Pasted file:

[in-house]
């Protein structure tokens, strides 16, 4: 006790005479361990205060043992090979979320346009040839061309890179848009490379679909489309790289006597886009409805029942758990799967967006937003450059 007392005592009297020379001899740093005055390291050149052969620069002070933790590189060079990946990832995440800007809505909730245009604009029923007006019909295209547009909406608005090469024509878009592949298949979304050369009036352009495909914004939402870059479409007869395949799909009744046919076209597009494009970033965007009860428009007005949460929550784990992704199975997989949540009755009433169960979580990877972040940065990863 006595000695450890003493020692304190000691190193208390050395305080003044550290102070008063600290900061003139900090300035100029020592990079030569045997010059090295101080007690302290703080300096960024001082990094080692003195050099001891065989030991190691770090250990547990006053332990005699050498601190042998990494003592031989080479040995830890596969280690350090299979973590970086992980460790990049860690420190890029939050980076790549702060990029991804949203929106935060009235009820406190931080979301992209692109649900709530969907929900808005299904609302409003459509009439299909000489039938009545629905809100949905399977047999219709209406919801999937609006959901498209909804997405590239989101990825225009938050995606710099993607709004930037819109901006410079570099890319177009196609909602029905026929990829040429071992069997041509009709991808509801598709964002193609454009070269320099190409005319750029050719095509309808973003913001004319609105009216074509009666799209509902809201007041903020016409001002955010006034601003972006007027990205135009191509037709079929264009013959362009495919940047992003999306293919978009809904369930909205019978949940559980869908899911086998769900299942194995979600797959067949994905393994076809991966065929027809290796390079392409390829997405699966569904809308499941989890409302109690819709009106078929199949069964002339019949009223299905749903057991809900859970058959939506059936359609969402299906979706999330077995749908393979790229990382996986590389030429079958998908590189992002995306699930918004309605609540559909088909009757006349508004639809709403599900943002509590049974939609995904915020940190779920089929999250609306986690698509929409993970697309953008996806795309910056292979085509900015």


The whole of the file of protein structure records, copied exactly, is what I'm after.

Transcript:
[in-house]
């Protein structure tokens, strides 16, 4: 006790005479361990205060043992090979979320346009040839061309890179848009490379679909489309790289006597886009409805029942758990799967967006937003450059 007392005592009297020379001899740093005055390291050149052969620069002070933790590189060079990946990832995440800007809505909730245009604009029923007006019909295209547009909406608005090469024509878009592949298949979304050369009036352009495909914004939402870059479409007869395949799909009744046919076209597009494009970033965007009860428009007005949460929550784990992704199975997989949540009755009433169960979580990877972040940065990863 006595000695450890003493020692304190000691190193208390050395305080003044550290102070008063600290900061003139900090300035100029020592990079030569045997010059090295101080007690302290703080300096960024001082990094080692003195050099001891065989030991190691770090250990547990006053332990005699050498601190042998990494003592031989080479040995830890596969280690350090299979973590970086992980460790990049860690420190890029939050980076790549702060990029991804949203929106935060009235009820406190931080979301992209692109649900709530969907929900808005299904609302409003459509009439299909000489039938009545629905809100949905399977047999219709209406919801999937609006959901498209909804997405590239989101990825225009938050995606710099993607709004930037819109901006410079570099890319177009196609909602029905026929990829040429071992069997041509009709991808509801598709964002193609454009070269320099190409005319750029050719095509309808973003913001004319609105009216074509009666799209509902809201007041903020016409001002955010006034601003972006007027990205135009191509037709079929264009013959362009495919940047992003999306293919978009809904369930909205019978949940559980869908899911086998769900299942194995979600797959067949994905393994076809991966065929027809290796390079392409390829997405699966569904809308499941989890409302109690819709009106078929199949069964002339019949009223299905749903057991809900859970058959939506059936359609969402299906979706999330077995749908393979790229990382996986590389030429079958998908590189992002995306699930918004309605609540559909088909009757006349508004639809709403599900943002509590049974939609995904915020940190779920089929999250609306986690698509929409993970697309953008996806795309910056292979085509900015």